If you were in the military at the time of your divorce, it's possible that your original custody and support orders address what happens in the event that you are deployed. If not, you typically have to return to court for new custody and support orders, and your ex-spouse must continue to pay child support until a new order is in place.
If a court awarded temporary custody to your ex-spouse during your deployment, the court probably halted his child support payments, too, since he is paying for the day-to-day care of the child. It is very unlikely that he would have full temporary custody and still have to pay child support to you.
Modifying Child Support
When custody needs change because you are being deployed, either you or your ex-spouse can petition the court to modify your existing child support order temporarily to accommodate your deployment. Typically, you can request a modification by filing a motion or petition with the court that issued your last child support order. You -- the deployed parent -- could end up paying child support to your ex in this situation because you no longer have physical custody and are not paying your child’s daily expenses.
Servicemembers Civil Relief Act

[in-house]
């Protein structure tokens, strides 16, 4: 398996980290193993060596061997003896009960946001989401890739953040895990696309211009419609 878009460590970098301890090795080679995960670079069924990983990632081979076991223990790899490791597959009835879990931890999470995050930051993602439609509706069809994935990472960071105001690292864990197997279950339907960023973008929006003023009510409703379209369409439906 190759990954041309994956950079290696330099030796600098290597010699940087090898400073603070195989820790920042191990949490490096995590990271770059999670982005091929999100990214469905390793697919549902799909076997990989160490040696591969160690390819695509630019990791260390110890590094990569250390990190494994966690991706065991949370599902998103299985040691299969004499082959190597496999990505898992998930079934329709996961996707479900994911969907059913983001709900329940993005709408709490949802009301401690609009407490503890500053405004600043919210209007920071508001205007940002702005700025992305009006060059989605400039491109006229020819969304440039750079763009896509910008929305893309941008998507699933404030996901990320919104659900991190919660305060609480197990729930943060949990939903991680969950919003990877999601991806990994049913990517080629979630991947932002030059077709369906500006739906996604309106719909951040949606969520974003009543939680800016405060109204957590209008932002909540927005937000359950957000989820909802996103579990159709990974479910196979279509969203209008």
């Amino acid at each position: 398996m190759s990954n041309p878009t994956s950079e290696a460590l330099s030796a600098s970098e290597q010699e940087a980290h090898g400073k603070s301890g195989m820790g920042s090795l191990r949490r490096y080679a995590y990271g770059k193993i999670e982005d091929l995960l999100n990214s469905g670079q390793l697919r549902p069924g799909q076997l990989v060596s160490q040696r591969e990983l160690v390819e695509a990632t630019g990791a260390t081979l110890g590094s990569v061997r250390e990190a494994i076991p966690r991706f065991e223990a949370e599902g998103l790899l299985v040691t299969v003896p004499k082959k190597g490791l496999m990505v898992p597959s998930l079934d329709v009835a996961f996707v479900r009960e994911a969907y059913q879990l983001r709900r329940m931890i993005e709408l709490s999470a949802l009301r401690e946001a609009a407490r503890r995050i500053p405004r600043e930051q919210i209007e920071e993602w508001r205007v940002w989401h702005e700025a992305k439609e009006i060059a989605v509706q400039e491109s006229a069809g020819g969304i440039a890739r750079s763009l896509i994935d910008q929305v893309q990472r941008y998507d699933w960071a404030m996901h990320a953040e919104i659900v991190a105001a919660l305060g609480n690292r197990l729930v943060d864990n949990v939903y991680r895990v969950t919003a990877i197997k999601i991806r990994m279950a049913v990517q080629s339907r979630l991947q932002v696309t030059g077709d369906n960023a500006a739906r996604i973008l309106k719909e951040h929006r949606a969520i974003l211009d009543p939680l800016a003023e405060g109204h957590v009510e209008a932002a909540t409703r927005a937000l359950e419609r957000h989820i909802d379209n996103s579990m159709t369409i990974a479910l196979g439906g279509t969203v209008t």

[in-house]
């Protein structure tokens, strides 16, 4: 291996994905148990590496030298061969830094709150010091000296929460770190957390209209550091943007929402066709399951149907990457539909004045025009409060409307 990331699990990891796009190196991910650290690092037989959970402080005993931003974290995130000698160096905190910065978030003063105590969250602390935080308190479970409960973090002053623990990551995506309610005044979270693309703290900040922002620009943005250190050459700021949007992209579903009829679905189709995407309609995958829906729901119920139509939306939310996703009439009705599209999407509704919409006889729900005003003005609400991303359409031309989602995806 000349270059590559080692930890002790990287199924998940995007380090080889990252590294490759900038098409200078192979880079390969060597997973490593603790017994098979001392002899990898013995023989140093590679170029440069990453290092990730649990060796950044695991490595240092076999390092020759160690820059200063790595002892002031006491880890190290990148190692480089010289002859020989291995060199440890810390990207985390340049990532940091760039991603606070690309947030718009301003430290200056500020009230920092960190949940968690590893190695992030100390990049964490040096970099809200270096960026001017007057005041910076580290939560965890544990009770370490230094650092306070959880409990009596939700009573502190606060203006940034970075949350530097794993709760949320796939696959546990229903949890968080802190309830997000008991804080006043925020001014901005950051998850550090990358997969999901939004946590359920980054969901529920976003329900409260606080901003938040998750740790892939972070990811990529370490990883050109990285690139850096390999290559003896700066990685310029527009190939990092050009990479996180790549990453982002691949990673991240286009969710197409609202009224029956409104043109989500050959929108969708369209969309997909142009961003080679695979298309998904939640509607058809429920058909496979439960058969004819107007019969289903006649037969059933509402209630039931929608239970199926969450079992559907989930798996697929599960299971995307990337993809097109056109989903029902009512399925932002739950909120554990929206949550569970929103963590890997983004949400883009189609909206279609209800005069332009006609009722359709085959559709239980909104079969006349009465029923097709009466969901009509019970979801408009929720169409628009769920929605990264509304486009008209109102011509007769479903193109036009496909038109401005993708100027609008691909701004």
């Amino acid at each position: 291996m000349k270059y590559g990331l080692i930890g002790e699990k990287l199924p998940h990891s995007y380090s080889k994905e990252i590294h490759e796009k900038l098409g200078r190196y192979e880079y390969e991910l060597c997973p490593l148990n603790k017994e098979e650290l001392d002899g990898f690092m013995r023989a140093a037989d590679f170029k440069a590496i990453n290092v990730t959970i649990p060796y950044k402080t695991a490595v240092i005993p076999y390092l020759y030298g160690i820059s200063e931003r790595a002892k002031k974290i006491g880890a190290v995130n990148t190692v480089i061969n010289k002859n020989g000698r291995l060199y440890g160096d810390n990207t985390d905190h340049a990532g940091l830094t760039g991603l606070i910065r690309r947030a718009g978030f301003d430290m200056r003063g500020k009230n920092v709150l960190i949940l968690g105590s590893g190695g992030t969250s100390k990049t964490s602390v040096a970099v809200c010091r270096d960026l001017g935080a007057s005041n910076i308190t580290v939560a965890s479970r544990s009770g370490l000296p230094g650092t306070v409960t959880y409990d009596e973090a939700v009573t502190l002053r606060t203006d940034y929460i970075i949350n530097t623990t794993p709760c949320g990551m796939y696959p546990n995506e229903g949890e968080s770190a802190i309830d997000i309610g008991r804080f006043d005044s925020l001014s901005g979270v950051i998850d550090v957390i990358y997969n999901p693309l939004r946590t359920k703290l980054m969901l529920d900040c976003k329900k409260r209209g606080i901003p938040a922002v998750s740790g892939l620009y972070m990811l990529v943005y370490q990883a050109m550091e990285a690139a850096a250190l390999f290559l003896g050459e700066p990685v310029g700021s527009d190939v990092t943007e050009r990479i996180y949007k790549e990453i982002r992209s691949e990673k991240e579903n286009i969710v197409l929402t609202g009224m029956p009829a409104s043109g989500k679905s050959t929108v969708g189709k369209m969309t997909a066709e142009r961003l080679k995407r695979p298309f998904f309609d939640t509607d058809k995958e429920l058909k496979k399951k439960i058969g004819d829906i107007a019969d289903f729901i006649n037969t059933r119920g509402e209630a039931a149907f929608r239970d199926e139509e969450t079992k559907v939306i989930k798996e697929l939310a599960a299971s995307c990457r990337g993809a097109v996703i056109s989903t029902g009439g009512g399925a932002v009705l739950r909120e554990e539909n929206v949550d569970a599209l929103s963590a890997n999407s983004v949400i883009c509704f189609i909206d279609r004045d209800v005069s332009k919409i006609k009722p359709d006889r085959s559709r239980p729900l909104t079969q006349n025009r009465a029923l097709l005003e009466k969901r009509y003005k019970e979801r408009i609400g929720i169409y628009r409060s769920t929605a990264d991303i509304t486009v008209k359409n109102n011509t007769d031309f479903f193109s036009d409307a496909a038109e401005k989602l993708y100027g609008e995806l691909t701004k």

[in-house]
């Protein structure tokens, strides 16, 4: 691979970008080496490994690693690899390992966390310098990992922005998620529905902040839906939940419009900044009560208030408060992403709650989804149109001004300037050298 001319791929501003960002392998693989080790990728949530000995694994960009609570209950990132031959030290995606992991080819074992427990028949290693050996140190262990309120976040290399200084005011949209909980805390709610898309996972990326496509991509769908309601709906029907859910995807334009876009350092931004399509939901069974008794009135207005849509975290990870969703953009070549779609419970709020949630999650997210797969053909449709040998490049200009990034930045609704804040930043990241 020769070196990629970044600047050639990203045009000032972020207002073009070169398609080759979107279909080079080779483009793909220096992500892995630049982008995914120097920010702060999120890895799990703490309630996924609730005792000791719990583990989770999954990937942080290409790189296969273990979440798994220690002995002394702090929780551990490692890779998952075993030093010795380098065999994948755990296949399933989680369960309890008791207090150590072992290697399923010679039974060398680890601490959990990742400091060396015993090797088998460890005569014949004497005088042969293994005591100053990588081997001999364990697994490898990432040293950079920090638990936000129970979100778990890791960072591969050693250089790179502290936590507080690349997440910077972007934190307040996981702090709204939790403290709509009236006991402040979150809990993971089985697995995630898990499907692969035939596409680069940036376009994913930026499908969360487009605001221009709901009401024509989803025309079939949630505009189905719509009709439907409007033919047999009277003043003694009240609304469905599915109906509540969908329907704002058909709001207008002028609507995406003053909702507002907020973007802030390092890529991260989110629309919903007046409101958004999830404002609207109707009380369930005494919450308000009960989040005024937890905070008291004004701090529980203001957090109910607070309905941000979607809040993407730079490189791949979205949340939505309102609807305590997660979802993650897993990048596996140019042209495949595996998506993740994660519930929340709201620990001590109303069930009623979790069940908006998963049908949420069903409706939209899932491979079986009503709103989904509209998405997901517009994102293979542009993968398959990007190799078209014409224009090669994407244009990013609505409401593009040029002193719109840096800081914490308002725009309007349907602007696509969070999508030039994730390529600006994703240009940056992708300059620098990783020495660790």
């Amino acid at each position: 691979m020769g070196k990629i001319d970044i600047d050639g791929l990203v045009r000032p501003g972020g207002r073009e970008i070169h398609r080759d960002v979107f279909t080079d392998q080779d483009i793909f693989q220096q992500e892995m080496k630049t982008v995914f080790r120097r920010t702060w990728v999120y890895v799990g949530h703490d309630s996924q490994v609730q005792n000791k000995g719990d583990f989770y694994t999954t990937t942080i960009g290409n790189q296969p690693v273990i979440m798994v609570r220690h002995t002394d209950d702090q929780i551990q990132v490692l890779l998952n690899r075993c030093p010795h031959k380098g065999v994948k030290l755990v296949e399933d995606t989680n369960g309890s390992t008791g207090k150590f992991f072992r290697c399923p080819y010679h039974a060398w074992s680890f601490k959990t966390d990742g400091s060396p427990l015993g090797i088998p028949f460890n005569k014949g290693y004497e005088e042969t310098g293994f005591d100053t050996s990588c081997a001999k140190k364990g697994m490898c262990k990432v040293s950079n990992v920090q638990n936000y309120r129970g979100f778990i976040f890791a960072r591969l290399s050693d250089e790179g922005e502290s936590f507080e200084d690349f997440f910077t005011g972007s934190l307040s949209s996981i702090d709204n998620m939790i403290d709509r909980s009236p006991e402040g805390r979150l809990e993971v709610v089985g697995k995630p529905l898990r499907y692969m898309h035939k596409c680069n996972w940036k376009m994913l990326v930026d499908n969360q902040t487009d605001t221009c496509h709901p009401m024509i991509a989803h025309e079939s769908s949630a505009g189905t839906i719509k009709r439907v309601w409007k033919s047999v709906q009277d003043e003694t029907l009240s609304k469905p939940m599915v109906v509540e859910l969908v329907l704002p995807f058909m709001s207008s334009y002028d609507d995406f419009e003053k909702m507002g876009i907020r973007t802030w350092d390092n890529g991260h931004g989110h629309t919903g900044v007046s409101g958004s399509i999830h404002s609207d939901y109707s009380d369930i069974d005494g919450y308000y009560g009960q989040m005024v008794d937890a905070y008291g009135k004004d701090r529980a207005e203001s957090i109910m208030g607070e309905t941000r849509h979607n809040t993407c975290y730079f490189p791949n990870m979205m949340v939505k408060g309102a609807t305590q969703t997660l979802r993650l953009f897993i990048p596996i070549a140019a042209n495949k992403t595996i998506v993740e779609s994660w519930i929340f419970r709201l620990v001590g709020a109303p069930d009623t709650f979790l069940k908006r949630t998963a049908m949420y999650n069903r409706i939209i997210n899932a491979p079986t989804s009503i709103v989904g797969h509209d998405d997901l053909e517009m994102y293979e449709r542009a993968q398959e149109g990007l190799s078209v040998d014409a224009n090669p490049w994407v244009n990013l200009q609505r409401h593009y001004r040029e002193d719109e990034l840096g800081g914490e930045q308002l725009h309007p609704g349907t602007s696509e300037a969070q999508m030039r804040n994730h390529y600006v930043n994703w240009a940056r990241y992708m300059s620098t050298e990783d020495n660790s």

The Servicemembers Civil Relief Act is a federal law providing many protections for military members, including an automatic 90-day stay, or postponement, of civil court proceedings -- including child support hearings -- when the military member cannot be present for court because of military duty. Thus, if your ex-spouse files for a child support modification and you cannot attend a child support or other family law hearing because you are deployed, the court must postpone the hearing at your request for at least 90 days, and the court can extend the stay even longer if it chooses. Additionally, some states have laws specifically addressing child support changes when a military member is deployed.
Child Support Arrears
If you simply give your children to your ex-spouse -- without a court order -- to care for while you are deployed, your existing child support orders remain in effect. If your ex-spouse stops paying child support on his own without court permission, he is technically in arrears and could face penalties for nonpayment. If his payments are made by automatic income withholding from his wages, the withholding will continue until a court order says otherwise.